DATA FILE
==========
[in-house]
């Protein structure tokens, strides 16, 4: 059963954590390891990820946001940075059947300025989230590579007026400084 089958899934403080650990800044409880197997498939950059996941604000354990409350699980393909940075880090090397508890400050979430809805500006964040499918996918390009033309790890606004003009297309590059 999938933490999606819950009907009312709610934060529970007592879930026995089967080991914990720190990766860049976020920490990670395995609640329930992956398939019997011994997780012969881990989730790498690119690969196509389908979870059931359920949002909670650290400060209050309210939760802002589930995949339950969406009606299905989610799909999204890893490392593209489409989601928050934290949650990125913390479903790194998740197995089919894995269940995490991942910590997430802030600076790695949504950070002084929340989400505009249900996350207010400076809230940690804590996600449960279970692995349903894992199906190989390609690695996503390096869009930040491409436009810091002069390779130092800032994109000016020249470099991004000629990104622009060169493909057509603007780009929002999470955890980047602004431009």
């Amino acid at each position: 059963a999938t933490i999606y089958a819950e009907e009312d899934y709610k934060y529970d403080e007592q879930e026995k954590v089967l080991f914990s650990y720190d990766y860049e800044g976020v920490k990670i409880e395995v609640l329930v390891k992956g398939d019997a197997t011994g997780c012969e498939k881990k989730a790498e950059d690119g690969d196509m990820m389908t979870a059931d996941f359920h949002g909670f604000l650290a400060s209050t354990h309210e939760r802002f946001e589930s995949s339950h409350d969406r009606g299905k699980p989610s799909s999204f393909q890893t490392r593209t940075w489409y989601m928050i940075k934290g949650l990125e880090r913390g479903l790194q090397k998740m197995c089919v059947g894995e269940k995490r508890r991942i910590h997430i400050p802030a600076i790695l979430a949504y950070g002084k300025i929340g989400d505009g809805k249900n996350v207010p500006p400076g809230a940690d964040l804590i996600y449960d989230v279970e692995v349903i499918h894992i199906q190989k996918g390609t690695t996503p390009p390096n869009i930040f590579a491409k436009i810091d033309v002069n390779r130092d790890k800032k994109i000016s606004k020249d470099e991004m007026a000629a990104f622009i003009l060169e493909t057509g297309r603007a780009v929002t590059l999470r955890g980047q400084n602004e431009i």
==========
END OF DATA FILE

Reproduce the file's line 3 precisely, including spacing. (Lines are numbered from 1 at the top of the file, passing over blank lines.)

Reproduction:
């Amino acid at each position: 059963a999938t933490i999606y089958a819950e009907e009312d899934y709610k934060y529970d403080e007592q879930e026995k954590v089967l080991f914990s650990y720190d990766y860049e800044g976020v920490k990670i409880e395995v609640l329930v390891k992956g398939d019997a197997t011994g997780c012969e498939k881990k989730a790498e950059d690119g690969d196509m990820m389908t979870a059931d996941f359920h949002g909670f604000l650290a400060s209050t354990h309210e939760r802002f946001e589930s995949s339950h409350d969406r009606g299905k699980p989610s799909s999204f393909q890893t490392r593209t940075w489409y989601m928050i940075k934290g949650l990125e880090r913390g479903l790194q090397k998740m197995c089919v059947g894995e269940k995490r508890r991942i910590h997430i400050p802030a600076i790695l979430a949504y950070g002084k300025i929340g989400d505009g809805k249900n996350v207010p500006p400076g809230a940690d964040l804590i996600y449960d989230v279970e692995v349903i499918h894992i199906q190989k996918g390609t690695t996503p390009p390096n869009i930040f590579a491409k436009i810091d033309v002069n390779r130092d790890k800032k994109i000016s606004k020249d470099e991004m007026a000629a990104f622009i003009l060169e493909t057509g297309r603007a780009v929002t590059l999470r955890g980047q400084n602004e431009i």